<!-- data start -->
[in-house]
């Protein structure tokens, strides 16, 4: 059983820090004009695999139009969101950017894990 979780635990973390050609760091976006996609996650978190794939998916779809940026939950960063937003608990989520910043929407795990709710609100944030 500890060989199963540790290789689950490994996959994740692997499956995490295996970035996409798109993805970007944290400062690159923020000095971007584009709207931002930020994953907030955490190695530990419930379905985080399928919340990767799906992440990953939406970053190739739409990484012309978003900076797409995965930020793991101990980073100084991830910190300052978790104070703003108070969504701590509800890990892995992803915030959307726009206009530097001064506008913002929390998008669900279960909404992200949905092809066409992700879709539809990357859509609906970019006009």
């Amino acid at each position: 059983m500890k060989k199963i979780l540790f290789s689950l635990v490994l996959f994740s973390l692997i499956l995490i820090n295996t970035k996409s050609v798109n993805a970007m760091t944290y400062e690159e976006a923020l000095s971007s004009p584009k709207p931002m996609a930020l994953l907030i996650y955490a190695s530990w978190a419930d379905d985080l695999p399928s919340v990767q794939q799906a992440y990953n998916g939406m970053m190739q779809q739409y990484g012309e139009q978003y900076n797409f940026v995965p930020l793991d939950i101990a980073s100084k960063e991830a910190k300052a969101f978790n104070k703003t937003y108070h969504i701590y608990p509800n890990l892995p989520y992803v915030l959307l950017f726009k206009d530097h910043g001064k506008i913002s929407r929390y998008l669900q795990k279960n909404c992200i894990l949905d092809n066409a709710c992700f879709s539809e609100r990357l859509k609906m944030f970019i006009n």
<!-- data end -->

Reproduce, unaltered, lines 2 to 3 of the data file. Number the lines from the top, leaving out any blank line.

């Protein structure tokens, strides 16, 4: 059983820090004009695999139009969101950017894990 979780635990973390050609760091976006996609996650978190794939998916779809940026939950960063937003608990989520910043929407795990709710609100944030 500890060989199963540790290789689950490994996959994740692997499956995490295996970035996409798109993805970007944290400062690159923020000095971007584009709207931002930020994953907030955490190695530990419930379905985080399928919340990767799906992440990953939406970053190739739409990484012309978003900076797409995965930020793991101990980073100084991830910190300052978790104070703003108070969504701590509800890990892995992803915030959307726009206009530097001064506008913002929390998008669900279960909404992200949905092809066409992700879709539809990357859509609906970019006009």
């Amino acid at each position: 059983m500890k060989k199963i979780l540790f290789s689950l635990v490994l996959f994740s973390l692997i499956l995490i820090n295996t970035k996409s050609v798109n993805a970007m760091t944290y400062e690159e976006a923020l000095s971007s004009p584009k709207p931002m996609a930020l994953l907030i996650y955490a190695s530990w978190a419930d379905d985080l695999p399928s919340v990767q794939q799906a992440y990953n998916g939406m970053m190739q779809q739409y990484g012309e139009q978003y900076n797409f940026v995965p930020l793991d939950i101990a980073s100084k960063e991830a910190k300052a969101f978790n104070k703003t937003y108070h969504i701590y608990p509800n890990l892995p989520y992803v915030l959307l950017f726009k206009d530097h910043g001064k506008i913002s929407r929390y998008l669900q795990k279960n909404c992200i894990l949905d092809n066409a709710c992700f879709s539809e609100r990357l859509k609906m944030f970019i006009n």